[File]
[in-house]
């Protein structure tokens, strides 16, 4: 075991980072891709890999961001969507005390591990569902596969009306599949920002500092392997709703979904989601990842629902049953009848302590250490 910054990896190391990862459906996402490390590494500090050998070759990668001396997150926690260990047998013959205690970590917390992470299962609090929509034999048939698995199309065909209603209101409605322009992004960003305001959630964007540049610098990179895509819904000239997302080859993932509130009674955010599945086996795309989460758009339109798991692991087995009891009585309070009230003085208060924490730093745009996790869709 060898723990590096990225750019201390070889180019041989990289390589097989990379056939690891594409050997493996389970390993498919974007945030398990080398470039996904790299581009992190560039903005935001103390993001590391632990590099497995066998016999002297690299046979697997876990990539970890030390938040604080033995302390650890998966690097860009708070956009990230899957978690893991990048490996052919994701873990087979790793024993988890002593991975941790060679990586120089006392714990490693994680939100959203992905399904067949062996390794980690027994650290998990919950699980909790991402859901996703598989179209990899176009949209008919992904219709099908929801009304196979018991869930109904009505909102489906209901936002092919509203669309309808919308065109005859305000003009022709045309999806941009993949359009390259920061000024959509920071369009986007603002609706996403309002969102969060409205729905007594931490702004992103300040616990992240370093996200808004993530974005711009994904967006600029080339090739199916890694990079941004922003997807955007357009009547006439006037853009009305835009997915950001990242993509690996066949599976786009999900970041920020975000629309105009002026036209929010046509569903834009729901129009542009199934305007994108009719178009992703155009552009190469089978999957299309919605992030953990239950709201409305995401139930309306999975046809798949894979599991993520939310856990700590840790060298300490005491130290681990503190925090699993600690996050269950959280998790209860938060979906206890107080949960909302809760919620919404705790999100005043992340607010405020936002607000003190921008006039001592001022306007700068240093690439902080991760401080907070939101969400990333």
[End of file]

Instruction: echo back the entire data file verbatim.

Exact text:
[in-house]
């Protein structure tokens, strides 16, 4: 075991980072891709890999961001969507005390591990569902596969009306599949920002500092392997709703979904989601990842629902049953009848302590250490 910054990896190391990862459906996402490390590494500090050998070759990668001396997150926690260990047998013959205690970590917390992470299962609090929509034999048939698995199309065909209603209101409605322009992004960003305001959630964007540049610098990179895509819904000239997302080859993932509130009674955010599945086996795309989460758009339109798991692991087995009891009585309070009230003085208060924490730093745009996790869709 060898723990590096990225750019201390070889180019041989990289390589097989990379056939690891594409050997493996389970390993498919974007945030398990080398470039996904790299581009992190560039903005935001103390993001590391632990590099497995066998016999002297690299046979697997876990990539970890030390938040604080033995302390650890998966690097860009708070956009990230899957978690893991990048490996052919994701873990087979790793024993988890002593991975941790060679990586120089006392714990490693994680939100959203992905399904067949062996390794980690027994650290998990919950699980909790991402859901996703598989179209990899176009949209008919992904219709099908929801009304196979018991869930109904009505909102489906209901936002092919509203669309309808919308065109005859305000003009022709045309999806941009993949359009390259920061000024959509920071369009986007603002609706996403309002969102969060409205729905007594931490702004992103300040616990992240370093996200808004993530974005711009994904967006600029080339090739199916890694990079941004922003997807955007357009009547006439006037853009009305835009997915950001990242993509690996066949599976786009999900970041920020975000629309105009002026036209929010046509569903834009729901129009542009199934305007994108009719178009992703155009552009190469089978999957299309919605992030953990239950709201409305995401139930309306999975046809798949894979599991993520939310856990700590840790060298300490005491130290681990503190925090699993600690996050269950959280998790209860938060979906206890107080949960909302809760919620919404705790999100005043992340607010405020936002607000003190921008006039001592001022306007700068240093690439902080991760401080907070939101969400990333």